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Irving Shulman
Born May 21, 1913(1913-05-21)
Brooklyn, New York City, New York, United States
Died March 23, 1995 (aged 81)
Sherman Oaks, Los Angeles, California, United States
Occupation Writer
screenwriter

Irving Shulman (May 21, 1913 - March 23, 1995) was an American author and screenwriter whose works were adapted into movies.

His books included The Amboy Dukes, Cry Tough and The Square Trap, all of which were adapted into movies. He wrote the screen adaptation of the James Dean movie Rebel Without a Cause.[1]

Shulman also wrote the novelization for the film West Side Story.

The Amboy Dukes, published in 1947, was about the grim (and sometimes short) lives of teenage Jewish street criminals in Brooklyn during World War II. It sold five million copies and led to his being hired as a screenwriter by Warner Bros..[1] Two subsequent novels, Cry Tough! and The Power Brokers, followed the equally grim experiences of the some of the characters who survived The Amboy Dukes, but with somewhat less emphasis on their Jewishness.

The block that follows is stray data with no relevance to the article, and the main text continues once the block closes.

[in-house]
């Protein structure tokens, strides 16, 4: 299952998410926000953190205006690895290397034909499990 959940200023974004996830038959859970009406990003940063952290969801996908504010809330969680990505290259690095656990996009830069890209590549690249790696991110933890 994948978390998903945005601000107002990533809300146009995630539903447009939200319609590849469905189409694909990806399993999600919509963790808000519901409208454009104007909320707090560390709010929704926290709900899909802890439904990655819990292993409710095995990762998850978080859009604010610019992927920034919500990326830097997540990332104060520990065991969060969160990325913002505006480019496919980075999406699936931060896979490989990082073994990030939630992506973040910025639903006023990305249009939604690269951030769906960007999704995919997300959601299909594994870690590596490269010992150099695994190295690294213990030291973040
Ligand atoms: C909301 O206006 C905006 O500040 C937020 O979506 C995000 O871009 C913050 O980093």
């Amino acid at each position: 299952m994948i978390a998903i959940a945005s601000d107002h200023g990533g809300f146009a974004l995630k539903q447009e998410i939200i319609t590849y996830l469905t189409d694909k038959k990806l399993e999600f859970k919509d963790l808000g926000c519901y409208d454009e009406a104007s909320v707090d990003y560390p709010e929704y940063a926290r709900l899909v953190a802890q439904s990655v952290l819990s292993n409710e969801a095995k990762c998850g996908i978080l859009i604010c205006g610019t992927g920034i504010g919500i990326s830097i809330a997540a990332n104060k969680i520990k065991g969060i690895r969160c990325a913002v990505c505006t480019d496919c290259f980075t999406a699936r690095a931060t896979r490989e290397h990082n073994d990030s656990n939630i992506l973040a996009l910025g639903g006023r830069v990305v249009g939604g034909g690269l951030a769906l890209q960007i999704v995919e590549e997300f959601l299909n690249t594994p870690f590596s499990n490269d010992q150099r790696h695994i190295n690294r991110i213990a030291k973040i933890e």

In The Amboy Dukes two members of the gang accidentally shoot and kill one of their teachers -- a third member of the Dukes kills one of them before the story is over. In Cry Tough, another member of the Dukes, Mitchell Wolf, returns from prison and after trying to "go straight" becomes a member of an organized crime family. In The Power Brokers, Wolf and two other alumnae of the Dukes are sent to Nevada to run one of the crime family's casinos in Las Vegas.

Shulman's message in all three books is that crime does not pay.

In the 1960s, Shulman wrote biographies of Jean Harlow and Rudolph Valentino.

Shulman died of Alzheimer's disease in 1995.[2]

References

External links

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